The National Commission for Women on Friday said the number of domestic violence cases in the country has continued to surge this month amid the countrywide lockdown imposed to prevent the spread of the coronavirus pandemic, PTI reported.

The women’s organisation said it has received 587 distress calls or complaints between March 23 and April 16. Out of these, 239 cases were related to domestic violence. Earlier, the commission had said it received 69 cases of domestic abuse between March 24 and April 1.

In comparison, in the preceding 25-day period of February 27 to March 22, the National Commission of Women had received 396 reports of offences against women, of which 123 were domestic violence cases.

Last month, the United Nations had observed that the combination of economic and social stresses because of the pandemic, along with other lockdown measures, have dramatically increased the number of women facing domestic abuse, as self-quarantine puts them in perpetual proximity with their abusers.

In India, too, norms of social distancing and stay-at-home orders have fuelled incidents of domestic violence. On April 10, the NCW launched an emergency number on WhatsApp for women to register emergency complaints. Within a week, the commission received 40 messages alleging forms of domestic violence.

A special team was constituted by the commission to handle the complaints on a fast-track basis. The messages received on the helpline number are first scrutinised, and those related to domestic violence are given priority, said the NCW.

Earlier this month, NCW chief Rekha Sharma said the lockdown has resulted in fresh challenges for women as they are unable to reach the police even if they want to. “In many cases, they don’t want to approach the police because if the husband is released from detention after a couple of days, the woman will still be unable to leave the house,” Sharma had said. “Earlier, the women would go to their parents’ home, but they are no longer able to do so.”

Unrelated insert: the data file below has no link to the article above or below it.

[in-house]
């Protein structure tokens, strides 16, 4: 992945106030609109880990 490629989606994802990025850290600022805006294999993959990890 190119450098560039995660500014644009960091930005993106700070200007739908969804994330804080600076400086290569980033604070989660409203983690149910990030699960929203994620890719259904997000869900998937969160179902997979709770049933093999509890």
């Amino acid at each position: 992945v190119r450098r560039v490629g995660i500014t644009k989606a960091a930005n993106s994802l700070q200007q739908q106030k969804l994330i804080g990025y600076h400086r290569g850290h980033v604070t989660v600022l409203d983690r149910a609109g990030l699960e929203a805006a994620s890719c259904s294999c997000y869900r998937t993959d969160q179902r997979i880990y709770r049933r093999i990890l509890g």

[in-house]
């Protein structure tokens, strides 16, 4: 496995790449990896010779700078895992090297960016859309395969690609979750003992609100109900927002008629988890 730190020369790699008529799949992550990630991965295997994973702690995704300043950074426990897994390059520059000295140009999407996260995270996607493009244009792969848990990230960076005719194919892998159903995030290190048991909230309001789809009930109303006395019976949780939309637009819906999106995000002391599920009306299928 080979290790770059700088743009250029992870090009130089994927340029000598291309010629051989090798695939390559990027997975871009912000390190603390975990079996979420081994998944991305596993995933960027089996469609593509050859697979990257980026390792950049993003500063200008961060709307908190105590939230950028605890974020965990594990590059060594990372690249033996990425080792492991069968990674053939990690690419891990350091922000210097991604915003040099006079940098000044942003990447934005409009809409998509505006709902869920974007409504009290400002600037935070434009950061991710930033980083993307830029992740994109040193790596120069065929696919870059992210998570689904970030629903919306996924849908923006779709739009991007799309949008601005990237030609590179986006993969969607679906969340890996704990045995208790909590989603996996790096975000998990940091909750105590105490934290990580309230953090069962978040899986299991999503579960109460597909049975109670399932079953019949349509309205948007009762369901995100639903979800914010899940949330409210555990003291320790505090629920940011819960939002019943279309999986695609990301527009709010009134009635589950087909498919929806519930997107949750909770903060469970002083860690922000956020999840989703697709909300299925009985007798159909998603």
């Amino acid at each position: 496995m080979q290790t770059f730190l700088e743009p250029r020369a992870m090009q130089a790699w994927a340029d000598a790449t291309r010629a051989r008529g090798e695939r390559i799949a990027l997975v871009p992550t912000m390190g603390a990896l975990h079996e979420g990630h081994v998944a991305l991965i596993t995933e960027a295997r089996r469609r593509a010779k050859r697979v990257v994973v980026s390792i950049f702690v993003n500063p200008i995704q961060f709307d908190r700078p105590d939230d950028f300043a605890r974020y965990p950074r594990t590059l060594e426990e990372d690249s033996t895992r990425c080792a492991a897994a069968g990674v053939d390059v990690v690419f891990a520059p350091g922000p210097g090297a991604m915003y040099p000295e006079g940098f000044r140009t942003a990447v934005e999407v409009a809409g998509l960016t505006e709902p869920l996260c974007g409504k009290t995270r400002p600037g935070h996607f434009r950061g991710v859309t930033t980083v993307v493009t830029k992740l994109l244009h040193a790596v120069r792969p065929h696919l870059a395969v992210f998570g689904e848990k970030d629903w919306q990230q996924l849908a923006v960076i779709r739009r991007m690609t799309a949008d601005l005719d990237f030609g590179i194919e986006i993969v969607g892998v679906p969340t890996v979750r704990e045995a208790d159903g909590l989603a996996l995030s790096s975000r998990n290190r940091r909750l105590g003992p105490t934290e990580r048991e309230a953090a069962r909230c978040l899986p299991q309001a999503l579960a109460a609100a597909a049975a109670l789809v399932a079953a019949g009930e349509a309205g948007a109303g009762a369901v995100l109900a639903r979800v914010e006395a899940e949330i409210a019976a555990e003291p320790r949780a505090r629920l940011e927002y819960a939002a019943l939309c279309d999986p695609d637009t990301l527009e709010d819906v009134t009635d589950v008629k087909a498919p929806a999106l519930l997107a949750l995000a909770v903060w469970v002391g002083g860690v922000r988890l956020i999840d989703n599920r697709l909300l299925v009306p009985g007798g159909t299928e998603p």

Usually, a woman can register complaints with the National Commission for Women through various channels. This includes physical visits to the office in different states, postal communication, phone calls, online complaint registration, emails and through social media. However, under the lockdown, the mediums to file a complaint have been curtailed and restricted to just three forms: social media, email and online registration, Sharma said.

India’s patient count rose more than 1,000 to reach 13,835 by Friday evening. The nationwide toll went up to 452, according to health ministry data.

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